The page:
Was watching a prerecorded episode of Woodsmith tonight.
The man was cutting deep 3/4" wide dados using a sled and the rip fence
at the same time (the blade was 6" from the fence), in 3 passes.
Is kickback not a problem here because the height of the blade is less
than the height of the wood, or is this a safety issue?
No, snug really has nothing to do with it, although snug is always a
What makes kickback a virtual impossibility in the case is that there is
no lose piece on the rip-fence side of the blade. Also, as another
pointed out, there is no chance of binding on the forward side of the
I was pointing out, in reference to using a sled, that since there is a
fence on the sled to keep the "cut-off" side from backing away from the
blade, there is no chance of it twisting between the blade and rip-fence
which is a main cause of kickback.
In the case of cutting a dado on a table saw without a sled, it would be
perfectly safe to do so with a miter gauge (with or without an extended
miter fence). Again, there will be no cutoff piece to bind between the
blase and rip-fence.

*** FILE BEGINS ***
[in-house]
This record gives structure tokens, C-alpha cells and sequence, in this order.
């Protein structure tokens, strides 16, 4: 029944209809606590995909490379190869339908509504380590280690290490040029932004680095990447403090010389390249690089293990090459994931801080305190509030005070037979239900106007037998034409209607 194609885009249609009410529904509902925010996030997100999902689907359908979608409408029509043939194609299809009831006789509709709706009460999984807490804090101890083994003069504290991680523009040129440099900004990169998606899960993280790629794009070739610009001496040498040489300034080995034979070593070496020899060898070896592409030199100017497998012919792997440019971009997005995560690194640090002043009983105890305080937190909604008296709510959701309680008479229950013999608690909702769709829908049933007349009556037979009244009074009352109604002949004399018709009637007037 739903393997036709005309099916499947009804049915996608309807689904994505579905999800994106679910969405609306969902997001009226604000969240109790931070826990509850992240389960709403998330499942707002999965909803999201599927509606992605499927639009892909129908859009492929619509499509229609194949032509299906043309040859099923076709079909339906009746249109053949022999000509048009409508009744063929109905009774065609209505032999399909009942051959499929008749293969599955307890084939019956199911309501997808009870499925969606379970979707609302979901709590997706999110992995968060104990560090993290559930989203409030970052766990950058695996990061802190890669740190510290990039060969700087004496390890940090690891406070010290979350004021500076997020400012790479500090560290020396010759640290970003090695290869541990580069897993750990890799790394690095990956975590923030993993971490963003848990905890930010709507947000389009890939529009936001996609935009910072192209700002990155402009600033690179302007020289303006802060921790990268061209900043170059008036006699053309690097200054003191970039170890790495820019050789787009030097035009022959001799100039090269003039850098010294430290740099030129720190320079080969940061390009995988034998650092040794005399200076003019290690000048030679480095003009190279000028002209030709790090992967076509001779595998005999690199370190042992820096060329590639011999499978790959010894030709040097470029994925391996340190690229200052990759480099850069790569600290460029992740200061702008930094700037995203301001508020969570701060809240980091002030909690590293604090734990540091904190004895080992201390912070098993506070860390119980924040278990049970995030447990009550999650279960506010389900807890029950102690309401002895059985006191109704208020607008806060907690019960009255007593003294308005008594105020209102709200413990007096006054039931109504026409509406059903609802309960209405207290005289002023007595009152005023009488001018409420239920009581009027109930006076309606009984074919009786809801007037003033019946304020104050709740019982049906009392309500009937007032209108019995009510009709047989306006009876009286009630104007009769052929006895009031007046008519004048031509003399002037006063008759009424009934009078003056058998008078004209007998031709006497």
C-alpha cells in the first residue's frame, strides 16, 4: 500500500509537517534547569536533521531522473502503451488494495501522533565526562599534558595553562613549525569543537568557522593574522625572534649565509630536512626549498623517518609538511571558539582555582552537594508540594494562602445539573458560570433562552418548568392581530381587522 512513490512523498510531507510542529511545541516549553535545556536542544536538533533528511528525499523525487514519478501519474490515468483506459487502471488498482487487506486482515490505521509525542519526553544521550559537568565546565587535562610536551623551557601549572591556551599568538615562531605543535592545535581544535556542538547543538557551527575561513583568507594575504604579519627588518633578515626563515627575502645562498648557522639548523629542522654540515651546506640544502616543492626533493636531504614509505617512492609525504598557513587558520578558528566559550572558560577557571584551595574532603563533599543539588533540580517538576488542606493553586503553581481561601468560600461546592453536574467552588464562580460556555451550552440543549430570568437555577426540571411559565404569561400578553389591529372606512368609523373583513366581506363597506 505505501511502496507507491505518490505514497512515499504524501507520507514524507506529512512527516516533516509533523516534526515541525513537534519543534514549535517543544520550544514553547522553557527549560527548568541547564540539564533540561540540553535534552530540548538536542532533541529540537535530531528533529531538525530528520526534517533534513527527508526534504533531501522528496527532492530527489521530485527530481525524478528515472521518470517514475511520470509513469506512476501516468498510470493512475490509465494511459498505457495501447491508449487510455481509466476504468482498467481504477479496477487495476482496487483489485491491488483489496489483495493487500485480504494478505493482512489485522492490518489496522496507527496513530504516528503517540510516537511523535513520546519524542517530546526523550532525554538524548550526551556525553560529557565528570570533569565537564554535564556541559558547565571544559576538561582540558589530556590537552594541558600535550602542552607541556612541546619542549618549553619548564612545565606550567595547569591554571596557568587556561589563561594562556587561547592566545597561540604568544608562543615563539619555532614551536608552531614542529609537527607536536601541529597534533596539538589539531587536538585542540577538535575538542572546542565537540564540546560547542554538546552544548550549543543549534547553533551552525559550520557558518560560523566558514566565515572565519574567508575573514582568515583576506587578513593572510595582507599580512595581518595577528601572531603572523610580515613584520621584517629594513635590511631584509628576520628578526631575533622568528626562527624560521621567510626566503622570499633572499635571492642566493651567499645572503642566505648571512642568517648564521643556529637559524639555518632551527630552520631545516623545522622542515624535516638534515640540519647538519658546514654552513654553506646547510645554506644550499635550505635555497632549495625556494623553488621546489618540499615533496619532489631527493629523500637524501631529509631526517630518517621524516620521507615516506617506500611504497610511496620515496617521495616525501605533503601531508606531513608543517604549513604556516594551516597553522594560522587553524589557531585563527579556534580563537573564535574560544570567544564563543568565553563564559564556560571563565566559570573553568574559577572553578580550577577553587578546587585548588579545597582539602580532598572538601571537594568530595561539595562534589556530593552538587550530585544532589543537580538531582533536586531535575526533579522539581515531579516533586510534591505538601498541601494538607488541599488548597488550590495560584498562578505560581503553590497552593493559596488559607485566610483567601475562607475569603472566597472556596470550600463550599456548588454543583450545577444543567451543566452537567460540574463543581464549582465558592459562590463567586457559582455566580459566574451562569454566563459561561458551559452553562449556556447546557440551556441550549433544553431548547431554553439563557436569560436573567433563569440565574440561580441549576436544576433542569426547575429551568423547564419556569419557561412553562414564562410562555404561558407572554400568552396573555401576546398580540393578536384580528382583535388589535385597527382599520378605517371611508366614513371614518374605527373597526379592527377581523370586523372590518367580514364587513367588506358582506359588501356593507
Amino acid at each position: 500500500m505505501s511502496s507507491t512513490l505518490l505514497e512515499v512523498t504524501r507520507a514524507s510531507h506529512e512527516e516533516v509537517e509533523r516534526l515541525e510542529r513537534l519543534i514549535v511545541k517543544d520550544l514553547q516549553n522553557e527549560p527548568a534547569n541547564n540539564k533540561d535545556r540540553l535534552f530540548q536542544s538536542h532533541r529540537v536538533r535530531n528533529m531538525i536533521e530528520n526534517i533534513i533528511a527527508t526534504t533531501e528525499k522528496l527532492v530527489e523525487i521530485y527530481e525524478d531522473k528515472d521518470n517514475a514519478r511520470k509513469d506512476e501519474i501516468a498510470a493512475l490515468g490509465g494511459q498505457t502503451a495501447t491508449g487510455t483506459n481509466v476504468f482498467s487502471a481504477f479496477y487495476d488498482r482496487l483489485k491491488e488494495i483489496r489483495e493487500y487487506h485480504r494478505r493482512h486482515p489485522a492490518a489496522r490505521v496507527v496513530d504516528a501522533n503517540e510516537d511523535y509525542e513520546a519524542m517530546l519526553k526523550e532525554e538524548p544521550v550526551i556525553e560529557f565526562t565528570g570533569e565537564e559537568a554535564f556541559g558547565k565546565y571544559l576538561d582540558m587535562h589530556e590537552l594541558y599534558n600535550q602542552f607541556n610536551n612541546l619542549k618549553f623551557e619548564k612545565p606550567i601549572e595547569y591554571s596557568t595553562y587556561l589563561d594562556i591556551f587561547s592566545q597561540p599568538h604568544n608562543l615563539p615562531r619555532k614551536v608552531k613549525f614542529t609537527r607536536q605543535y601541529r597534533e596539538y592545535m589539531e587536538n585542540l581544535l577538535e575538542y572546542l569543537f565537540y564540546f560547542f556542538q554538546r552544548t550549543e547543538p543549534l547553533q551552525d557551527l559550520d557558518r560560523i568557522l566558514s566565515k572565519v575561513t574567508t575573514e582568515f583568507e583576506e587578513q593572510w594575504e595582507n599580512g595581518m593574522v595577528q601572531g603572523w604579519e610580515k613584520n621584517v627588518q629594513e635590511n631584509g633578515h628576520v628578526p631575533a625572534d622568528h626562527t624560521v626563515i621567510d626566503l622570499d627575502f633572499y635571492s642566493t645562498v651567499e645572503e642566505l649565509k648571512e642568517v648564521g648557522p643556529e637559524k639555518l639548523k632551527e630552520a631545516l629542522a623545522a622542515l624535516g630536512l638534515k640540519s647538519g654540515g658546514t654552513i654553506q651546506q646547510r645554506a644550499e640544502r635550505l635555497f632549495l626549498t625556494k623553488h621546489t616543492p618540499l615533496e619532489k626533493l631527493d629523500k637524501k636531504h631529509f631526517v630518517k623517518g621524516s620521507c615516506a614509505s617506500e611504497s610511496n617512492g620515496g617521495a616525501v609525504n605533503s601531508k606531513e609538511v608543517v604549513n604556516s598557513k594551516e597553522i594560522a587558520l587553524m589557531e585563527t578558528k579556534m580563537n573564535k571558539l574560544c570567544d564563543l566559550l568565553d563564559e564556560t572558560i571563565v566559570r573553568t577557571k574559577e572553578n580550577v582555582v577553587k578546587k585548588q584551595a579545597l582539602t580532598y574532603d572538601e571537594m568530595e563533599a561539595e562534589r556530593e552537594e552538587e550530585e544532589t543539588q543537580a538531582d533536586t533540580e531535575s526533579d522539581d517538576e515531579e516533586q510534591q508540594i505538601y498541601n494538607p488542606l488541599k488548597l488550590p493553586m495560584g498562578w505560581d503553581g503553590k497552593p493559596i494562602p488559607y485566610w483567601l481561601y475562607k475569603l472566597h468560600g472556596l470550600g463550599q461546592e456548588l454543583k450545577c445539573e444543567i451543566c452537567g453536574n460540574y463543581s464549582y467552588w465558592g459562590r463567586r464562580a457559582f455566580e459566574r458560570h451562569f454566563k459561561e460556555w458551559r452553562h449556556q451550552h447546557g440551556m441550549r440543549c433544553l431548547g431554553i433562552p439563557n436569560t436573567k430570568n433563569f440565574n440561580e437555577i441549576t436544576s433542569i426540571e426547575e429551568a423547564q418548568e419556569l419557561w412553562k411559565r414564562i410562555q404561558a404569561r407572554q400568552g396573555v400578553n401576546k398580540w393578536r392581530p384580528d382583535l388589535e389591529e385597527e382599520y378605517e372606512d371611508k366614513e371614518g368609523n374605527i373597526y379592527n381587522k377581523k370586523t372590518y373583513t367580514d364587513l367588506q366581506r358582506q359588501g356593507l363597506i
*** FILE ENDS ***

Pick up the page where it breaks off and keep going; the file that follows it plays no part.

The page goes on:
"Playing is not something I do at night, it's my function in life"
Be careful with the suggestion that this is safe. Every thing has to be
done correctly to prevent kick back.
If you pull the sled and work back through the blade and you let the
work move at all a kick back is going to happen unless you continue to
hold the work piece firmly in place.
Kick back does not require a loose piece between the blade and fence, it
merely requires for the blade to catch the wood and throw it back.
Two schools of thought here. One is that if you aren't cutting through
the wood, you won't get kickback because the wood won't close in
behind the blade. Which is true.
But you still have a possible source of kickback, which is that if
your work somehow gets hung up against the fence, it can twist againt
the blade and you can still get kickback. Not as likely, but still can
happen. I wouldn't do the sled + fence move because there are other
ways to get the job done.
If anyone else has seen the episode, maybe we can offer opinions on the
strategy used of making a mortise by cutting a dado into the edge of
each of two pieces of wood and then glueing these edges together. Maybe
one can argue that the glue is stronger than the wood, but my intuition
tells me that one is inviting the glue joint to fail.
Not arguing, but also not sure how that relates to the question asked.
If I understand Bill correctly, the technique he described entails
cutting 2 dados and then 'butt joining' the pieces together to form a
That does indeed seem to introduce an extra point of failure.
The problem is that Bill is ambiguous in his _terminology_ when asking
the question, therefore no answer will be correct until that is determined.
When gluing wood you are basically dealing with faces, edges and end
grain ... the correct answer would depend entirely upon which he was
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